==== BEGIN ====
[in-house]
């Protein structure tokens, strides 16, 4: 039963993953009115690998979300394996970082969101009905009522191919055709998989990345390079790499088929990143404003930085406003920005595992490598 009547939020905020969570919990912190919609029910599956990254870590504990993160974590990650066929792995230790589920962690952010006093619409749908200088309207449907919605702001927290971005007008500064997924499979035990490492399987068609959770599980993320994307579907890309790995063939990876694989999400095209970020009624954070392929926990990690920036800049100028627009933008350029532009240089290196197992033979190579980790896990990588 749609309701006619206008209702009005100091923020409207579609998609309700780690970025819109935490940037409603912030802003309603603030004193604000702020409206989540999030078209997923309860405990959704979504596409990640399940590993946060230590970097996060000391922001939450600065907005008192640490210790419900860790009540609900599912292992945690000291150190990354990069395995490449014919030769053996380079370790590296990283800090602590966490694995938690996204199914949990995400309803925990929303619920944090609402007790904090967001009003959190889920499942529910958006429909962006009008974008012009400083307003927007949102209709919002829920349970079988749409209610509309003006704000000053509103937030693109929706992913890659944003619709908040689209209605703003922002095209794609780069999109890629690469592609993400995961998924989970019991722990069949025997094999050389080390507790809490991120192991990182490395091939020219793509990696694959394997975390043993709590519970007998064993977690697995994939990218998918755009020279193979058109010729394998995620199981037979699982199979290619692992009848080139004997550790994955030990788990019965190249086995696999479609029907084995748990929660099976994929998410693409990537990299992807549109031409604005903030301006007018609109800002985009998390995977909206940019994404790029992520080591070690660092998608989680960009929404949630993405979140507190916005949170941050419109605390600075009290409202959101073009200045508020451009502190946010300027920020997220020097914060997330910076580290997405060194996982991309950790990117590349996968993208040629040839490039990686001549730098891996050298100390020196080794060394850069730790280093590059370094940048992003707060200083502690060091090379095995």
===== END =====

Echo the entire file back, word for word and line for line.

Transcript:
[in-house]
């Protein structure tokens, strides 16, 4: 039963993953009115690998979300394996970082969101009905009522191919055709998989990345390079790499088929990143404003930085406003920005595992490598 009547939020905020969570919990912190919609029910599956990254870590504990993160974590990650066929792995230790589920962690952010006093619409749908200088309207449907919605702001927290971005007008500064997924499979035990490492399987068609959770599980993320994307579907890309790995063939990876694989999400095209970020009624954070392929926990990690920036800049100028627009933008350029532009240089290196197992033979190579980790896990990588 749609309701006619206008209702009005100091923020409207579609998609309700780690970025819109935490940037409603912030802003309603603030004193604000702020409206989540999030078209997923309860405990959704979504596409990640399940590993946060230590970097996060000391922001939450600065907005008192640490210790419900860790009540609900599912292992945690000291150190990354990069395995490449014919030769053996380079370790590296990283800090602590966490694995938690996204199914949990995400309803925990929303619920944090609402007790904090967001009003959190889920499942529910958006429909962006009008974008012009400083307003927007949102209709919002829920349970079988749409209610509309003006704000000053509103937030693109929706992913890659944003619709908040689209209605703003922002095209794609780069999109890629690469592609993400995961998924989970019991722990069949025997094999050389080390507790809490991120192991990182490395091939020219793509990696694959394997975390043993709590519970007998064993977690697995994939990218998918755009020279193979058109010729394998995620199981037979699982199979290619692992009848080139004997550790994955030990788990019965190249086995696999479609029907084995748990929660099976994929998410693409990537990299992807549109031409604005903030301006007018609109800002985009998390995977909206940019994404790029992520080591070690660092998608989680960009929404949630993405979140507190916005949170941050419109605390600075009290409202959101073009200045508020451009502190946010300027920020997220020097914060997330910076580290997405060194996982991309950790990117590349996968993208040629040839490039990686001549730098891996050298100390020196080794060394850069730790280093590059370094940048992003707060200083502690060091090379095995």